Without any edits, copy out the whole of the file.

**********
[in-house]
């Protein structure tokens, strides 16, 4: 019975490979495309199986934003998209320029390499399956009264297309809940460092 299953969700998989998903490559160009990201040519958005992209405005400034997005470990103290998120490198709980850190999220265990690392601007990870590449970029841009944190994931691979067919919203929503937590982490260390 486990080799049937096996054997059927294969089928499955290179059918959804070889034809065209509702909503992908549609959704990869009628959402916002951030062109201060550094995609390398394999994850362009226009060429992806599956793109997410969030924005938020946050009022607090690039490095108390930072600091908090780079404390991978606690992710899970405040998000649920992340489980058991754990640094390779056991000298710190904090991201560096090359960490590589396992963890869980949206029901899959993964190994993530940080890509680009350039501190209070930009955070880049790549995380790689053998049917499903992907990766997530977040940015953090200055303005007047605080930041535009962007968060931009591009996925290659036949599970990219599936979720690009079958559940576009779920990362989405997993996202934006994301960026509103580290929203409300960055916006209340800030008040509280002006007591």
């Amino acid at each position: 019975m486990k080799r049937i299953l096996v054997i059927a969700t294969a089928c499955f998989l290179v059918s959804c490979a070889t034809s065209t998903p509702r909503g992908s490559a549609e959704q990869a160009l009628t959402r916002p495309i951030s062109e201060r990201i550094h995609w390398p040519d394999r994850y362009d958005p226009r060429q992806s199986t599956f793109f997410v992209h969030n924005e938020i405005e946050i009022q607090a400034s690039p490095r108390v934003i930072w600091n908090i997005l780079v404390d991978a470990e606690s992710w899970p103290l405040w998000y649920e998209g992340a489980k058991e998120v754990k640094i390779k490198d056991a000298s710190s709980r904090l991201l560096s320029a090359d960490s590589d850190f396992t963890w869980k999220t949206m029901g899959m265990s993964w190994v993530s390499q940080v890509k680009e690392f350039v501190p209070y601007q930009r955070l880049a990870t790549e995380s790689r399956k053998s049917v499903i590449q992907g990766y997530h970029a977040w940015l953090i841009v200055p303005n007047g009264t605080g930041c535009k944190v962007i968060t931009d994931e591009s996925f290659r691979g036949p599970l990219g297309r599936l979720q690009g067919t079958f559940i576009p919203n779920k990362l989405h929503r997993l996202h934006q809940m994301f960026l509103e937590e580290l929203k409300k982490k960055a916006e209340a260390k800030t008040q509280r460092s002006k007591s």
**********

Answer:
[in-house]
């Protein structure tokens, strides 16, 4: 019975490979495309199986934003998209320029390499399956009264297309809940460092 299953969700998989998903490559160009990201040519958005992209405005400034997005470990103290998120490198709980850190999220265990690392601007990870590449970029841009944190994931691979067919919203929503937590982490260390 486990080799049937096996054997059927294969089928499955290179059918959804070889034809065209509702909503992908549609959704990869009628959402916002951030062109201060550094995609390398394999994850362009226009060429992806599956793109997410969030924005938020946050009022607090690039490095108390930072600091908090780079404390991978606690992710899970405040998000649920992340489980058991754990640094390779056991000298710190904090991201560096090359960490590589396992963890869980949206029901899959993964190994993530940080890509680009350039501190209070930009955070880049790549995380790689053998049917499903992907990766997530977040940015953090200055303005007047605080930041535009962007968060931009591009996925290659036949599970990219599936979720690009079958559940576009779920990362989405997993996202934006994301960026509103580290929203409300960055916006209340800030008040509280002006007591």
């Amino acid at each position: 019975m486990k080799r049937i299953l096996v054997i059927a969700t294969a089928c499955f998989l290179v059918s959804c490979a070889t034809s065209t998903p509702r909503g992908s490559a549609e959704q990869a160009l009628t959402r916002p495309i951030s062109e201060r990201i550094h995609w390398p040519d394999r994850y362009d958005p226009r060429q992806s199986t599956f793109f997410v992209h969030n924005e938020i405005e946050i009022q607090a400034s690039p490095r108390v934003i930072w600091n908090i997005l780079v404390d991978a470990e606690s992710w899970p103290l405040w998000y649920e998209g992340a489980k058991e998120v754990k640094i390779k490198d056991a000298s710190s709980r904090l991201l560096s320029a090359d960490s590589d850190f396992t963890w869980k999220t949206m029901g899959m265990s993964w190994v993530s390499q940080v890509k680009e690392f350039v501190p209070y601007q930009r955070l880049a990870t790549e995380s790689r399956k053998s049917v499903i590449q992907g990766y997530h970029a977040w940015l953090i841009v200055p303005n007047g009264t605080g930041c535009k944190v962007i968060t931009d994931e591009s996925f290659r691979g036949p599970l990219g297309r599936l979720q690009g067919t079958f559940i576009p919203n779920k990362l989405h929503r997993l996202h934006q809940m994301f960026l509103e937590e580290l929203k409300k982490k960055a916006e209340a260390k800030t008040q509280r460092s002006k007591s």